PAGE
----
This startup wants to transform and accelerate the way you buy a home – Daily Breeze

For nearly a decade, tech companies have tried to transform the traditional home selling process.

iBuyers first appeared around 2014, making it almost as easy to sell your home online as collectors sell their wares on eBay. iBuyers’ product targets homeowners, making it possible to sell your home without having to list it, fix it or open it up to strangers.

Today, there is a new breed of disruptors called “power buyers” trying to streamline the process for buyers.

Companies like Knock, Orchard, Homeward, Ribbon and Accept Inc. offer cash offers, bridge financing and “buy before you sell” programs that allow buyers to buy a home before selling their old one.

Power buyers are like a rich uncle, providing dollars up front so you can bid cash to buy a house.

Knock co-founder and CEO Sean Black – who also helped found online real estate site Trulia – said power buyers are just the latest development in what he calls “the deal revolution”.

“We are all collectively trying to fix a very broken transaction,” Black said during a recent fireside chat hosted by the Southern California News Group. “We try to reduce friction and streamline the process, providing the consumer with transparency, convenience, certainty and ultimately cost savings.”

Sean Black

Some power buyers charge a fee for their services. Others, like New York-based Knock, offer a mortgage for your purchase.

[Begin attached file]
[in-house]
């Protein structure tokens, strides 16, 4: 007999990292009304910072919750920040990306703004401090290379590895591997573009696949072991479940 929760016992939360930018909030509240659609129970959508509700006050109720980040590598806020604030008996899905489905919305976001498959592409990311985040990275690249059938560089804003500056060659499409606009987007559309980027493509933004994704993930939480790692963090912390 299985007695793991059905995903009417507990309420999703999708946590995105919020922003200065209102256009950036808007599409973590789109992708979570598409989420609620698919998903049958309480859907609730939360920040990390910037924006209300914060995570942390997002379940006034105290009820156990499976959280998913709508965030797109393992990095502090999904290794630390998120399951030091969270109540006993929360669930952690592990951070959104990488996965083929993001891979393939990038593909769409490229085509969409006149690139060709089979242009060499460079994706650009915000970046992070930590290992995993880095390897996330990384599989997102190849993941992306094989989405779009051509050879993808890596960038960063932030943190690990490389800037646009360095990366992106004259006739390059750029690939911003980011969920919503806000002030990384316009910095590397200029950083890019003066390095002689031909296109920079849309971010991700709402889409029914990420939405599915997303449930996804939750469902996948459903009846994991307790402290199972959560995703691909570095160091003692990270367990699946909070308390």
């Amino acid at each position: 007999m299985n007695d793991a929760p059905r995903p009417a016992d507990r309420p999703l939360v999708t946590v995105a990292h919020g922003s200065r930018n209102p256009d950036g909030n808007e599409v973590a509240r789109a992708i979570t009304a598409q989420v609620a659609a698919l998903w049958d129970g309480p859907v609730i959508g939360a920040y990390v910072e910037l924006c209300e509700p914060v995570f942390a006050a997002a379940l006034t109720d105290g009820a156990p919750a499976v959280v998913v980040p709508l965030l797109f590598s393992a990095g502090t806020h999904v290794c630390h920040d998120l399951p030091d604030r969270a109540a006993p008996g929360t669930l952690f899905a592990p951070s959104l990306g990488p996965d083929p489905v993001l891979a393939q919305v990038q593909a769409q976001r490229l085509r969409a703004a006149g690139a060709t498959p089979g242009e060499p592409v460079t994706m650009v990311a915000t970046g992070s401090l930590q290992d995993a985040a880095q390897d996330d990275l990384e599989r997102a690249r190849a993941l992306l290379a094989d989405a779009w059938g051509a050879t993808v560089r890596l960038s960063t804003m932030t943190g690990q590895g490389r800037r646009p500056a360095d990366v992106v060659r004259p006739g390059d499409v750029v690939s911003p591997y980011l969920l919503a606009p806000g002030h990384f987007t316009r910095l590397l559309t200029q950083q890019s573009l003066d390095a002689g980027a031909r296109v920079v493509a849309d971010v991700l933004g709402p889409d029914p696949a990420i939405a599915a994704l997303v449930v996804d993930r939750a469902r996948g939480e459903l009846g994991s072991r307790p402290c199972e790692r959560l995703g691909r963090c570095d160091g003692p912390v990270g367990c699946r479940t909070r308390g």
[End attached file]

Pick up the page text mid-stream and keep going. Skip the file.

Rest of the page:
Knock starts by providing a mortgage pre-approval, then offers a six-month interest-free loan based on the equity in the buyer’s old home. Buyers can then bid as if they were a cash buyer. If their offer is accepted, Knock provides a mortgage as well as financing for the down payment and for repairs to the old house.

Buyers are free to move into their new home, repair the old one and resell it. Knock also offers a fallback offer to buy your home if it doesn’t sell within six months.

Black said his company funded nearly 900 home purchases in 2021, but only bought one home that didn’t sell in six months.

“We’re all strangers,” Black said of the real estate innovators. “That’s almost always the case with innovation because we didn’t know what we couldn’t do. … I think it takes a new outside perspective to fundamentally change the deal. To fundamentally reinvent it.

Here is an edited transcript of Black’s speech, which took place Dec. 7 at the National Association of Real Estate Editors conference in Miami.

Q: What is the “transaction revolution”?

A: If you look at where we were in the early 2000s, it was really about a digital revolution, and (for real estate sites) it was really about getting classifieds out of newspapers or MLS books – old-school MLS books – and put them online.

It was quite one-dimensional. You didn’t have any context around these lists.

This is where Trulia and Zillow really came in. Trulia arrived in 2005 and provided school information, crime information, and heat maps. In the case of Zillow, it was initially about the Zestimate and the democratization of buyers.

Now, obviously, consumers have more information than they could ever want.

By the way, it wasn’t good for real estate agents either because they spent a lot of time educating consumers for months and months and months who may or may not transact.

Q: So it changed the process of buying a house. But has this changed transactions?